Forensics Help Throughout History

Anayah Patton, Student Journalist

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Throughout history there have been countless missing reports and due to advancement in forensic science some of those cases have been solved. Forensic science is the practical application of science to matter of the law and as time goes on advancements happen. The past decade has seen great advances in a powerful criminal justice tool: deoxyribonucleic acid, or DNA. DNA can be used to identify criminals with incredible accuracy when biological evidence exists. By the same token, DNA can be used to clear suspects and exonerate persons mistakenly accused or convicted of crimes. In all, DNA technology is increasingly vital to ensuring accuracy and fairness in the criminal justice system. Forensic DNA analysis is rapidly evolving. Research and development of tools that will permit crime laboratories to conduct DNA analysis quickly is vital to the goal of improving the timely analysis of DNA samples. Smaller, faster, and less costly analysis tools will reduce capital investments for crime laboratories while increasing their capacity to process more cases. Over the course of the next several years, DNA research efforts will focus on the following areas like, the development of “DNA chip technology” that uses nanotechnology to improve both speed and resolution of DNA evidence analysis. This technology will reduce analysis time from several hours to several minutes and provide cost-effective miniaturized components. The development of more robust methods to enable more crime labs to have greater success in the analysis of degraded, old, or compromised items of biological evidence. Advanced applications of various DNA analysis methods, such as automated Short Tandem Repeats (STRs), Single Nucleotide Polymorphisms (SNPs), mitochondrial DNA analysis (mtDNA), and Y-chromosome DNA analysis. The use of animal, plant, and microbial DNA to provide leads that may link DNA found on or near human perpetrators or victims to the actual perpetrator of the crime. Technologies that will enable DNA identification of vast numbers of samples occasioned by a mass disaster or mass fatality incident. Technologies that permit better separation of minute traces of male sexual assailant DNA from female victims. The cleverly named LABRADOR (Lightweight Analyzer for Buried Remains and Decomposition Odor Recognition) is a device used to “sniff” out various chemicals that are released by decaying bodies. Highly useful with missing persons reports. Blood Spatter Improvements. Physicists at Washington State University have recently developed a mathematical way to analyze blood spatter and plotting how blood droplets will fall from a ceiling or wall. Forensic science is the study of all of the available information and evidence that is gathered from a crime scene and how it can be used to answer questions that the legal system has about crimes. Crime scene evidence is made of more than just a murder weapon. It can include blood, fingerprints, body fluids, hair and fibers. Along with the physical evidence that is gathered at a scene, investigators can also gather verbal evidence from testimonies given by witnesses or people in the general area. When physical and verbal evidence fit together, it can help investigators use scientific principles to determine specific information about how a crime was committed, what time it might have occurred, and why it occurred. Evidence taken from a crime scene can also indicate valuable clues about the person who may have committed the crime, such as age, race, and marital status.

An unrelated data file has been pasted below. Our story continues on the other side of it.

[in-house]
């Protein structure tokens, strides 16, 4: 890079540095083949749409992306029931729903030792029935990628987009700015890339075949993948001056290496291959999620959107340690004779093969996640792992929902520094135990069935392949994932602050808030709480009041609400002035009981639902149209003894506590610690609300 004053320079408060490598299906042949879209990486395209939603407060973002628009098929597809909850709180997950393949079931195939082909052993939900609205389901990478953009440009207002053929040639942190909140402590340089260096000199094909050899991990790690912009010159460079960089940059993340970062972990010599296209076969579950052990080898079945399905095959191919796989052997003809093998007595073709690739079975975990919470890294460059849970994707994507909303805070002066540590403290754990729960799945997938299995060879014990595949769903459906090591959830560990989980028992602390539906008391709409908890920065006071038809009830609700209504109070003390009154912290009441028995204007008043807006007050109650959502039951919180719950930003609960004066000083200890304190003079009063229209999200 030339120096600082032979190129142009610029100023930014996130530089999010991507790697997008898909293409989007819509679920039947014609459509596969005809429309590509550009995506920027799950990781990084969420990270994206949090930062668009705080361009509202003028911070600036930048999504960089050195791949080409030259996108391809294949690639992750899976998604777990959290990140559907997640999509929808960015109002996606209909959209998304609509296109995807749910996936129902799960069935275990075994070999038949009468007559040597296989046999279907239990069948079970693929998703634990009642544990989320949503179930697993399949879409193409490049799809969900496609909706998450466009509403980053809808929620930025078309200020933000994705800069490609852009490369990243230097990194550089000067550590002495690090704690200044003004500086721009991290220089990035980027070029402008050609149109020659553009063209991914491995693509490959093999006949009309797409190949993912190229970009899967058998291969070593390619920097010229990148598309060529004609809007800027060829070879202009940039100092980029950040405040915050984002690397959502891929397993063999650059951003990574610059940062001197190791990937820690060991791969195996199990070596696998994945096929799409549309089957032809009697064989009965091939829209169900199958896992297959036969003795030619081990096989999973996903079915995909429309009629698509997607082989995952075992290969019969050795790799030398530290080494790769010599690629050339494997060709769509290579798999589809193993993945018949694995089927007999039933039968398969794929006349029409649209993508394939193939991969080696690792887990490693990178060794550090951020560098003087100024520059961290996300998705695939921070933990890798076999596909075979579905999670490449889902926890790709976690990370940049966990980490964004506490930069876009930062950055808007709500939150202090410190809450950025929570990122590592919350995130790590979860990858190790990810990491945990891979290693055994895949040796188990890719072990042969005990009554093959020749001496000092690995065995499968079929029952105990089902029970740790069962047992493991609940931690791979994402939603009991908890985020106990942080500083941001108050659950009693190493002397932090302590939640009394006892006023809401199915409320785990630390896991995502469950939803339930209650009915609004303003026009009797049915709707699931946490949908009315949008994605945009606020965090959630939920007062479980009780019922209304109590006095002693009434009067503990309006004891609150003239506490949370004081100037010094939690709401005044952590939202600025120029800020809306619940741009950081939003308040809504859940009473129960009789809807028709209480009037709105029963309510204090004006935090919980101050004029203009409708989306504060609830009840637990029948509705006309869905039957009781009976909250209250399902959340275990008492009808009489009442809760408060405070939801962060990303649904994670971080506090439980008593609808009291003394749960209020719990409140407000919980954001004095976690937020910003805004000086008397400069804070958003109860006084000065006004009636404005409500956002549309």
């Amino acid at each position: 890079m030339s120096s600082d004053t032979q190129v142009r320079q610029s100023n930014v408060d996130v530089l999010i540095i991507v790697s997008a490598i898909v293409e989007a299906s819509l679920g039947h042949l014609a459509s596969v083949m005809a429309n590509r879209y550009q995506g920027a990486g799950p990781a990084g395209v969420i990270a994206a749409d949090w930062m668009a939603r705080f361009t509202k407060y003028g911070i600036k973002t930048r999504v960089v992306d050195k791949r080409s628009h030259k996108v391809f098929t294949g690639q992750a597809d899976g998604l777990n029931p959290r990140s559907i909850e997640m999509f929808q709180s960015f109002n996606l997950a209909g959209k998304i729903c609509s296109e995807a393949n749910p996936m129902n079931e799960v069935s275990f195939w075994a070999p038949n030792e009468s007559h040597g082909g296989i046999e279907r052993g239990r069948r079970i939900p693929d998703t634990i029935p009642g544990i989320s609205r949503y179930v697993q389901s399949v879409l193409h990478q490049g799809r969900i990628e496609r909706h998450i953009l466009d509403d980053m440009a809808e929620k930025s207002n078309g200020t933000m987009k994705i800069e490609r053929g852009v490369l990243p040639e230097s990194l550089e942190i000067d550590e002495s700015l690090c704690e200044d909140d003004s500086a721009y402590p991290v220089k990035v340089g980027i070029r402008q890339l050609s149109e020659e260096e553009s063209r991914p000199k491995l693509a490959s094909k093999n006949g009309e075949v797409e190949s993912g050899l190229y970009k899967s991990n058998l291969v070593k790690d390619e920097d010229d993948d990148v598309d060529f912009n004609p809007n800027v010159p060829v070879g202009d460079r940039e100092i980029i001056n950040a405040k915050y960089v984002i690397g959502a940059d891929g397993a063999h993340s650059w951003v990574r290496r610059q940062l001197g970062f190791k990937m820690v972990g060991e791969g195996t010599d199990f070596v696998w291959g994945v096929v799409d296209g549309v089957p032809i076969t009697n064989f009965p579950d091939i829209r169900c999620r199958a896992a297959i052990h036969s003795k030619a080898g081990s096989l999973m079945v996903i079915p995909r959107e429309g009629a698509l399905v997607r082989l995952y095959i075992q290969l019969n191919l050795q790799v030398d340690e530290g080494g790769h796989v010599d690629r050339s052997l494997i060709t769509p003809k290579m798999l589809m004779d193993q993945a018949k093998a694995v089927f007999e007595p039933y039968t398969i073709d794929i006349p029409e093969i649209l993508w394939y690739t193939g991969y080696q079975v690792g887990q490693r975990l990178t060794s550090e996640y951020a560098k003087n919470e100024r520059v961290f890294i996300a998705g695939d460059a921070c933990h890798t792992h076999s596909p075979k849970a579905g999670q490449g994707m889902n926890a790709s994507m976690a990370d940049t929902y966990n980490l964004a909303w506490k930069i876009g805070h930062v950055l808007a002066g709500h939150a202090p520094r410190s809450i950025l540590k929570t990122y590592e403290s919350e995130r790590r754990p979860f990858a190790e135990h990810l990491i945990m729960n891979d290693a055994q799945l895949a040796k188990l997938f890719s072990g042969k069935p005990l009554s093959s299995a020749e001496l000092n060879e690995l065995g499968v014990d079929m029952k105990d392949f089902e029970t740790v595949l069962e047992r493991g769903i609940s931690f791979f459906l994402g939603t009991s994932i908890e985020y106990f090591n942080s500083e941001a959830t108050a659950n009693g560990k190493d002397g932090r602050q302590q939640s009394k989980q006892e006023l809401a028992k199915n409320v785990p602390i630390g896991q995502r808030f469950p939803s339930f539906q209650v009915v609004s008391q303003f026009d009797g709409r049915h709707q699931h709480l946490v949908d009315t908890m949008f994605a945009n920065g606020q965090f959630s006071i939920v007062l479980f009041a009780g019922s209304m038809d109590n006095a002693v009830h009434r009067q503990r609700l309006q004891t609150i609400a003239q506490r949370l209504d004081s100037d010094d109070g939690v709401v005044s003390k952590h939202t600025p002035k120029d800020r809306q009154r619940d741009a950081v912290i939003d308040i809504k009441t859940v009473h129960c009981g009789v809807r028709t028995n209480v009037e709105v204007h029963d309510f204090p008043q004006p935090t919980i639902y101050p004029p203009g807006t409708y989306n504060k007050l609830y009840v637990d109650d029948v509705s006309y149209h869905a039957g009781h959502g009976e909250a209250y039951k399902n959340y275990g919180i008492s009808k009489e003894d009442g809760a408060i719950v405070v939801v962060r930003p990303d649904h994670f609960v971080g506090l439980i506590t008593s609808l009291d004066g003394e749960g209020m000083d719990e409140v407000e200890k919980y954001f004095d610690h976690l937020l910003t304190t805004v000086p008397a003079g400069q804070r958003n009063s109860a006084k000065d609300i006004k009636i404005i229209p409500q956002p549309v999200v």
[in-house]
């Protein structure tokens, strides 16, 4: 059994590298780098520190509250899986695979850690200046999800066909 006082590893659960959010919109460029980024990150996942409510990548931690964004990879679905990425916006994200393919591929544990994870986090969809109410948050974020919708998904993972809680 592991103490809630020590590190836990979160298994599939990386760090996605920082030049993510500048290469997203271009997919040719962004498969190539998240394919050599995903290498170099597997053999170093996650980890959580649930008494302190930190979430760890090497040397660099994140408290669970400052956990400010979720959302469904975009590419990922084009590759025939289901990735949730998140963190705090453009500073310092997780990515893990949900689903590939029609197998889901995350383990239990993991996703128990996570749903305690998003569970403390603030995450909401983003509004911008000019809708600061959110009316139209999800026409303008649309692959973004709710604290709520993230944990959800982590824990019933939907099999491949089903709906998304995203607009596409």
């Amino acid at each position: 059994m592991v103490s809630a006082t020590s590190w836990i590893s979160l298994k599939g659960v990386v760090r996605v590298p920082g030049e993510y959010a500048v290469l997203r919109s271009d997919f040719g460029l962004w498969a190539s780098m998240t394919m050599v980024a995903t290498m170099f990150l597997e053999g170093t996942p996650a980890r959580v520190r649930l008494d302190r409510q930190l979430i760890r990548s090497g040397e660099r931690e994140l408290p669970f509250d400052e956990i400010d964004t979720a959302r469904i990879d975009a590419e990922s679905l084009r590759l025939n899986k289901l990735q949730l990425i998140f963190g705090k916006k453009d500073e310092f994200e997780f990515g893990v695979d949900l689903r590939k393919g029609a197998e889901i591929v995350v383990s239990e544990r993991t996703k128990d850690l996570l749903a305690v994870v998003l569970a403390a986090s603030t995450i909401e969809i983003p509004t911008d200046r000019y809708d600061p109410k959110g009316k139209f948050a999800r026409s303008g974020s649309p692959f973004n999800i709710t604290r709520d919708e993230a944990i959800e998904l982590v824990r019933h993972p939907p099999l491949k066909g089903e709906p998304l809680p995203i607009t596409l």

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Forensics Help Throughout History